2012 Predictions: American League East
During the first part of the twentieth century, the heavily coiffured boffin Albert Einstein dispensed with the acknowledged Newtonian model of mechanics, and transformed Physics with what would become known as his Theory of Relativity. Although not widely accepted on its initial publication, Einstein’s assertion that time was not uniform and absolute, and thus could no longer be understood by time itself, has become fundamental to our understanding of the World around us. It is also a concept that is integral to justifying the dubious publication date of this somewhat retrospective prediction.
The third and final look at this year’s American League triumvirate features the heavyweight East division, and does so by going against conventional chronology and utilizing the benefit of a month’s worth of hindsight.
One team that would jump at the opportunity to go back in time is the Boston Red Sox. During large chunks of the season, the 2011 Sox looked every inch the studs that many experts predicted they would be, but then came September, and the complete and utter collapse of the side. Despite widespread endorsement of the ‘rally beer’ technique, and the implementation of a high protein intake formulated by the dieticians at Popeye’s, the Red Sox were ultimately destined to implode on the final day of the season.
With the polarizing figure of Bobby Valentine now at the helm, the 2012 Red Sox have struggled to find any kind of consistency out of the gate, and while a series of injuries and hard-luck defeats have punctuated the all-too-frequent bullpen games, it seems fair to say that the new skipper has not yet ingratiated himself to the potentially explosive Boston fan base.
The original projected outfield platoon of Ryan Sweeney and Cody Ross have so far performed admirably in their enhanced roles, while Mike Aviles has shown great value at the plate since assuming the burden of being everyday Shortstop. Veteran DH David Ortiz has started the 2012 season hotter than a Buddhist monk at a ‘Free Tibet’ protest, and seems intent on ensuring the Front Office regret their decision not to offer him a multiyear deal during the offseason.
The rotation has been identified as a glaring weakness, and the somewhat forced inclusion of Bard and Dubront did nothing to eradicate these concerns, however both men have done enough so far to allow respite from the abysmal Clay Buchholz. The normally reliable Jon Lester has been something of a mixed bag so far this season, and has struggled to find the ‘lights-out’ form he is more than capable of showing.
The bullpen has experienced a crisis of identity thanks to the loss of Closer Andrew Bailey and the shifting of Daniel Bard to the starting rotation. While former Astro and ‘Plan B’ Mark Melancon works out his considerable kinks down in Pawtucket, the accomplished long relief man Alfredo Aceves has assumed the 9th inning duties, and has settled nicely after a tragic series in Detroit.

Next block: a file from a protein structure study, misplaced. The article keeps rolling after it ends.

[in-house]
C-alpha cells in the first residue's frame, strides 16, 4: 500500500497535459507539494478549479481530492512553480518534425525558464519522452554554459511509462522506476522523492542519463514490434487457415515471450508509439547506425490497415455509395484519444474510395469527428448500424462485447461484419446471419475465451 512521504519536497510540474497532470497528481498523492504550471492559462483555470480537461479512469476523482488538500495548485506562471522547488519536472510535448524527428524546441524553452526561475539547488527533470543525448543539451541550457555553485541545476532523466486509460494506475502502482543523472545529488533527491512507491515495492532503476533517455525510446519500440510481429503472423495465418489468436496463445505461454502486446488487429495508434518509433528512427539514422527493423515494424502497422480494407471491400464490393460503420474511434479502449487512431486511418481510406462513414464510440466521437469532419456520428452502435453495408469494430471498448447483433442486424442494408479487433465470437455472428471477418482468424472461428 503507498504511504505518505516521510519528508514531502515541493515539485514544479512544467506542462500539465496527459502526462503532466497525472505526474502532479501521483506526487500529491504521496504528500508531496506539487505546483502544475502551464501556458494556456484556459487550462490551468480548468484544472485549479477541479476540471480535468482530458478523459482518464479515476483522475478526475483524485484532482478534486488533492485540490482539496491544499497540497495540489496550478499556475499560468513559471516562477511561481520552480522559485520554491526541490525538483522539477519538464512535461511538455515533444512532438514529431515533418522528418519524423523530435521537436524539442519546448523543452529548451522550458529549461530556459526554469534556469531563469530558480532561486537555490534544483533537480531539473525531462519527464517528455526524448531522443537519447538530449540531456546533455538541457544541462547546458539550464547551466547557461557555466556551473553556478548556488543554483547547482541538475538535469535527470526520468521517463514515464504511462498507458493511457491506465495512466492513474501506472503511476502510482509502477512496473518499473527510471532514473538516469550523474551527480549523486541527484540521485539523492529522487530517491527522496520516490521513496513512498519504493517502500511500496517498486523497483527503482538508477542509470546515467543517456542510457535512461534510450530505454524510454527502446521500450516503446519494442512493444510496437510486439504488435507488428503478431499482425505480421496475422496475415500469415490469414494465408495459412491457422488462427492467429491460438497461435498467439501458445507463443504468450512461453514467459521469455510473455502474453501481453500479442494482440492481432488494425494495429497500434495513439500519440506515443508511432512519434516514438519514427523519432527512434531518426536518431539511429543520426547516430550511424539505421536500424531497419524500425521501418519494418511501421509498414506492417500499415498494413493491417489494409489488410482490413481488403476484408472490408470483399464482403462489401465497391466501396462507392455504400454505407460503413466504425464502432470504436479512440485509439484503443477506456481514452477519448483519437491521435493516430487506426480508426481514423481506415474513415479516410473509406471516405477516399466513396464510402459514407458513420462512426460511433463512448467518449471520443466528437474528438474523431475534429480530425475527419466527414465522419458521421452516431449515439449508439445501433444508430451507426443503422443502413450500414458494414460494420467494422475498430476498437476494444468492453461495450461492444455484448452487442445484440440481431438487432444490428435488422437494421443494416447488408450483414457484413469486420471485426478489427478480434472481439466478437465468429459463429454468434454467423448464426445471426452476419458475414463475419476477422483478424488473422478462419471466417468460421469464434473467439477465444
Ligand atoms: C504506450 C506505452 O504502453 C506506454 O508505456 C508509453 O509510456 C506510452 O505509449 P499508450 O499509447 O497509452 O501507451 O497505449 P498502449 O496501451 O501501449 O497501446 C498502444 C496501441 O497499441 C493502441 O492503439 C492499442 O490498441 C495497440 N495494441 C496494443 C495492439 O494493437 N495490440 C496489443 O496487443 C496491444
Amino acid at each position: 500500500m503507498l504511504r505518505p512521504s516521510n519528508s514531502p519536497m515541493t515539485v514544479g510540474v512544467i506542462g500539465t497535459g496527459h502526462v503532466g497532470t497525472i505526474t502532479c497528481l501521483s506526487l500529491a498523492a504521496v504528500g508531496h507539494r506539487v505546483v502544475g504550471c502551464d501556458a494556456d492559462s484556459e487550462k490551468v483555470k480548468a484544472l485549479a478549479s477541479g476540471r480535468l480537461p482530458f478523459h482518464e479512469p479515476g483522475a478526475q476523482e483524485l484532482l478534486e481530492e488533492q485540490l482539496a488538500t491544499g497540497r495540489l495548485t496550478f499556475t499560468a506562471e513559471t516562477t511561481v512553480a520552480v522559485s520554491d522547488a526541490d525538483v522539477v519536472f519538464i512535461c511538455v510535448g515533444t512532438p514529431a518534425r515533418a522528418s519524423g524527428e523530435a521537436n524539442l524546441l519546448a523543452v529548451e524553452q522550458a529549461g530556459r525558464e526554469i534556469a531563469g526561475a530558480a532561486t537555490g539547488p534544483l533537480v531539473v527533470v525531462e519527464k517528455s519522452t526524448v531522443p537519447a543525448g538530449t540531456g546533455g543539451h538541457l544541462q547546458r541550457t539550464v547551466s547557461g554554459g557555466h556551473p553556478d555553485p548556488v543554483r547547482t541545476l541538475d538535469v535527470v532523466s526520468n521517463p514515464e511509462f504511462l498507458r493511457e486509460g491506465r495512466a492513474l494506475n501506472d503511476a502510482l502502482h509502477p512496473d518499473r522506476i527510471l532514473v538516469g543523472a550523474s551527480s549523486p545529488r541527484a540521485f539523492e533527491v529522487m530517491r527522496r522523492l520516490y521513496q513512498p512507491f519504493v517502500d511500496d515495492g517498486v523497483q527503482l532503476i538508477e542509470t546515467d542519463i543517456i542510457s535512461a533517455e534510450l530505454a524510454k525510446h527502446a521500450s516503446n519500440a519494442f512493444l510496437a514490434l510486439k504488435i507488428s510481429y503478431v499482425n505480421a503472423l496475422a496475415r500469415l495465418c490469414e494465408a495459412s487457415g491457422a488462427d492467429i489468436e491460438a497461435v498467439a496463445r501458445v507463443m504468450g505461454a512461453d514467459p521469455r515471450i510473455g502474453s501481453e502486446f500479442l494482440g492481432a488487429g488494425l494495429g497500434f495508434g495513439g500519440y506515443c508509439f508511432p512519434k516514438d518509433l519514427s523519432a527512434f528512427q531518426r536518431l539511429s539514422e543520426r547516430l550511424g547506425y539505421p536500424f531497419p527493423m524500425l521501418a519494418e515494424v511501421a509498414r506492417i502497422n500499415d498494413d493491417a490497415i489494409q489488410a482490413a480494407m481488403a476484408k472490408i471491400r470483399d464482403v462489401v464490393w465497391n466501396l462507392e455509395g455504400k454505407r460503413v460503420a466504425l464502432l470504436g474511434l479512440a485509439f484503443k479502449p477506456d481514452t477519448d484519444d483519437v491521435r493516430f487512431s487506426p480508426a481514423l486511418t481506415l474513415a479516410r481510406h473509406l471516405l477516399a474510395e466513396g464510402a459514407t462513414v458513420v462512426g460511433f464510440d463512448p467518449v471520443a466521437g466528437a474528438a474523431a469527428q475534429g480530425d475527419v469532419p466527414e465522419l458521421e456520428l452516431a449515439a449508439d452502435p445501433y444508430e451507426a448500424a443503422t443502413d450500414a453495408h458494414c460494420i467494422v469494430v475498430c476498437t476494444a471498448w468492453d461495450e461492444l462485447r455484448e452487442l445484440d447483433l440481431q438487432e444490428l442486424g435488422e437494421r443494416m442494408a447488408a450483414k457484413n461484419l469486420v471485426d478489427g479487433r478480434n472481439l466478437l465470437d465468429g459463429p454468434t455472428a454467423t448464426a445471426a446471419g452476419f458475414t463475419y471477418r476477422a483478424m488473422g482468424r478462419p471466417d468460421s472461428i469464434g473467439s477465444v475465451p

The activation of Matsuzaka in the next few weeks will offer the Red Sox rotation a much needed boost, while the return of Jacobi Ellsbury, and a healthy and hitting Carl Crawford, could turn out to be just what the doctor ordered.
The global trend for austerity seems to be hitting even the New York Yankees, where a desire to fall under the luxury tax threshold by 2014 has been assured by Bert & Ernie Steinbrenner. With several high profile bats locked up on long term exuberant contracts, it is the starting rotation that has felt the full force of the scythe.
So serious are the concerns surrounding the Yankees pitching that the exhumation of Andy Pettitte has been authorized, and providing the veteran can show that he hasn’t forgotten every clubhouse conversation that took place with his mentor Roger Clemens, he should at the very least have a positive impact on what is a decidedly sketchy rotation.
CC Sabbathia will undoubtedly rack up his usual solid numbers as the season progresses, however the loss of Michael Pineda for the season ensures that any potential success gleaned from trading legendary top prospect Jesus Montero remains as yet undefined. Phil Hughes continues to be the same volatile start as he was in 2011, while Freddie Garcia has already been absorbed into an extremely solid bullpen currently coming to terms with the loss of Mariano Rivera.
The Yankees have a powerhouse batting lineup that has almost negated the requirement for pitching in past years, and Derek Jeter continues to fend off the annual criticisms regarding his age and production with a roasting start to the 2012 campaign. Mark Teixeira will no doubt shake of his traditional lethargic April and drive in his usual 100+ RBI, while self professed ‘half-man, half-beast’ Alex Rodriguez is expected to follow suit if he remains healthy, and by factoring in the scary numbers achievable with Grandison and Cano in the lineup, it’s all but guaranteed that the Yankees will bludgeon their way into postseason consideration.